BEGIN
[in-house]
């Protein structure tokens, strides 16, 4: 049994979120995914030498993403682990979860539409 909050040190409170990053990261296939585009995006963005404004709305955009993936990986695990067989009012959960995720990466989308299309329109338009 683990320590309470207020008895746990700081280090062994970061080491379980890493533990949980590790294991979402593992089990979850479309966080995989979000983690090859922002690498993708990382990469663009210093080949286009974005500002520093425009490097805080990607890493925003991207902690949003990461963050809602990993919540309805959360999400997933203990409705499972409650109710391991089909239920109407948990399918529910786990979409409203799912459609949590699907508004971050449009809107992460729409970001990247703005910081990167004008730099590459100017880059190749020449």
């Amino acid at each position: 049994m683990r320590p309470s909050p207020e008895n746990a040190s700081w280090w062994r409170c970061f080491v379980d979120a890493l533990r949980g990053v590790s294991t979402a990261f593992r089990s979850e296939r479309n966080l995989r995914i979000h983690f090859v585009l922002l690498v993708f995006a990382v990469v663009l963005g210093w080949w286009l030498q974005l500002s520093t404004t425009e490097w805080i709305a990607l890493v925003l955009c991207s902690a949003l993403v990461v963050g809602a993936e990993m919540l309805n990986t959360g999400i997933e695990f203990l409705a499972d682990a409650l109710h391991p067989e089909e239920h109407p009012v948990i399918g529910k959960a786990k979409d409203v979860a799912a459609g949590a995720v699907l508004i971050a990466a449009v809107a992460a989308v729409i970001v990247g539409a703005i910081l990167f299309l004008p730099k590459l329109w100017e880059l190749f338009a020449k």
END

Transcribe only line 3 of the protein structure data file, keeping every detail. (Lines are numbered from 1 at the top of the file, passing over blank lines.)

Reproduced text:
């Amino acid at each position: 049994m683990r320590p309470s909050p207020e008895n746990a040190s700081w280090w062994r409170c970061f080491v379980d979120a890493l533990r949980g990053v590790s294991t979402a990261f593992r089990s979850e296939r479309n966080l995989r995914i979000h983690f090859v585009l922002l690498v993708f995006a990382v990469v663009l963005g210093w080949w286009l030498q974005l500002s520093t404004t425009e490097w805080i709305a990607l890493v925003l955009c991207s902690a949003l993403v990461v963050g809602a993936e990993m919540l309805n990986t959360g999400i997933e695990f203990l409705a499972d682990a409650l109710h391991p067989e089909e239920h109407p009012v948990i399918g529910k959960a786990k979409d409203v979860a799912a459609g949590a995720v699907l508004i971050a990466a449009v809107a992460a989308v729409i970001v990247g539409a703005i910081l990167f299309l004008p730099k590459l329109w100017e880059l190749f338009a020449k």